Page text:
Other ESRC research funding into ageing, includes major research programmes, individual research grants, and studentships.

The ESRC funded programme, Simulating Social Policy for an Ageing Society has identified women as one of the most vulnerable pension groups. This authoritative study from the London School of Economics and Southampton University led by Professor Jane Falkingham, provides diverse evidence in order to examine a range of social policy reform scenarios.

The changing health implications of ageing are focused upon by ESRC's Innovative Health Technologies programme. Jointly funded by the Medical Research Council, this major research programme directed by Professor Andrew Webster at the University of York, examines the role in which new technologies can play in redefining how we manage health and medicine. Through this programme, for example, Professor Jane Seymour at Nottingham University has spotlighted aspects of care provision in old age.

The ageing debate is also discussed in ESRC's current publication The Edge and at ESRC's online resource, www.esrcsocietytoday.ac.uk - 'Our Ageing Society' where reviews of the public debates the ESRC is hosting - one each in England, Scotland, and Wales up to December 6th are featured. ESRC's Teaching and Learning Research Programme directed by Professor Andrew Pollard at the Institute of Education also supports learning developments for older people - through three targeted research projects.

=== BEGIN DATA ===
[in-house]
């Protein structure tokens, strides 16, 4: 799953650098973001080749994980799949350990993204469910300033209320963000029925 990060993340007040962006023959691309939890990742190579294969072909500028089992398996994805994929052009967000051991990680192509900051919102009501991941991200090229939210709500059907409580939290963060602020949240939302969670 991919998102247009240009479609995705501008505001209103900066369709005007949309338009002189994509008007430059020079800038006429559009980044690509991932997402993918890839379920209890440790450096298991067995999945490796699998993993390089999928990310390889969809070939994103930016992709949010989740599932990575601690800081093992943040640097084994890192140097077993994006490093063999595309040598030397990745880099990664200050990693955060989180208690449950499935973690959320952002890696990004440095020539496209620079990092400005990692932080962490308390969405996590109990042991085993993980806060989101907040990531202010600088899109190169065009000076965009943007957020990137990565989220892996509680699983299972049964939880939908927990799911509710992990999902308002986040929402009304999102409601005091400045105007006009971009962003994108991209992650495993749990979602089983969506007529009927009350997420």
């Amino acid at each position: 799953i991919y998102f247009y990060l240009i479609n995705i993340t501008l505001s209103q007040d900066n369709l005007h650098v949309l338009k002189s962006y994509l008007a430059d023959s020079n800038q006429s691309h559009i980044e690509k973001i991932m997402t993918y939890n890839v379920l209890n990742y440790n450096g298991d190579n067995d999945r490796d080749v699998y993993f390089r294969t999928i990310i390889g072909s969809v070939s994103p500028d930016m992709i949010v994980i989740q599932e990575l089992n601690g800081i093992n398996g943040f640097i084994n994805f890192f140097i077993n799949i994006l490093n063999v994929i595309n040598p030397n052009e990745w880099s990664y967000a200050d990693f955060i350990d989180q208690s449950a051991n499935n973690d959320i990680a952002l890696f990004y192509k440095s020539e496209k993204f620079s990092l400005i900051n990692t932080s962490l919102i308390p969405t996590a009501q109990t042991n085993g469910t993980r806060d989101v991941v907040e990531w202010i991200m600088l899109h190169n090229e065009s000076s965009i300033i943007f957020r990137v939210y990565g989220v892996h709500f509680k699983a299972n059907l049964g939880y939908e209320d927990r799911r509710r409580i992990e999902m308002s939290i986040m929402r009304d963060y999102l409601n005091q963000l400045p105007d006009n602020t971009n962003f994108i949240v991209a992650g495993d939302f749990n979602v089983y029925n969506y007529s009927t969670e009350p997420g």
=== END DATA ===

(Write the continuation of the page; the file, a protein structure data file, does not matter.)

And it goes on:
ESRC's Ian Diamond is clear about the Council's commitment: "We at the ESRC are committed to providing the best social science research on ageing, and strongly believe that the research programmes we support, such as the New Dynamics of Ageing, can provide a foundation for future policy."
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For Further Information Contact:
Alexandra Saxon or Lance Cole at ESRC on 01793 413032/ 413119/413122

Notes for Editors:
1. The ESRC is the UK's largest funding agency for research and postgraduate training relating to social and economic issues. It provides independent, high quality, relevant research to business, the public sector and Government. The ESRC invests more than £123 million every year in social science and at any time is supporting some 2,000 researchers in academic institutions and research policy institutes. It also funds postgraduate training within the social sciences to nurture the researchers of tomorrow. More at http://www.esrcsocietytoday.ac.uk

2. ESRC Society Today offers free access to a broad range of social science research and presents it in a way that makes it easy to navigate and saves users valuable time. As well as bringing together all ESRC-funded research (formerly accessible via the Regard website) and key online resources such as the Social Science Information Gateway and the UK Data Archive, non-ESRC resources are included, for example the Office for National Statistics. The portal provides access to early findings and research summaries, as well as full texts and original datasets through integrated search facilities. More at http://www.esrcsocietytoday.ac.uk

Economic & Social Research Council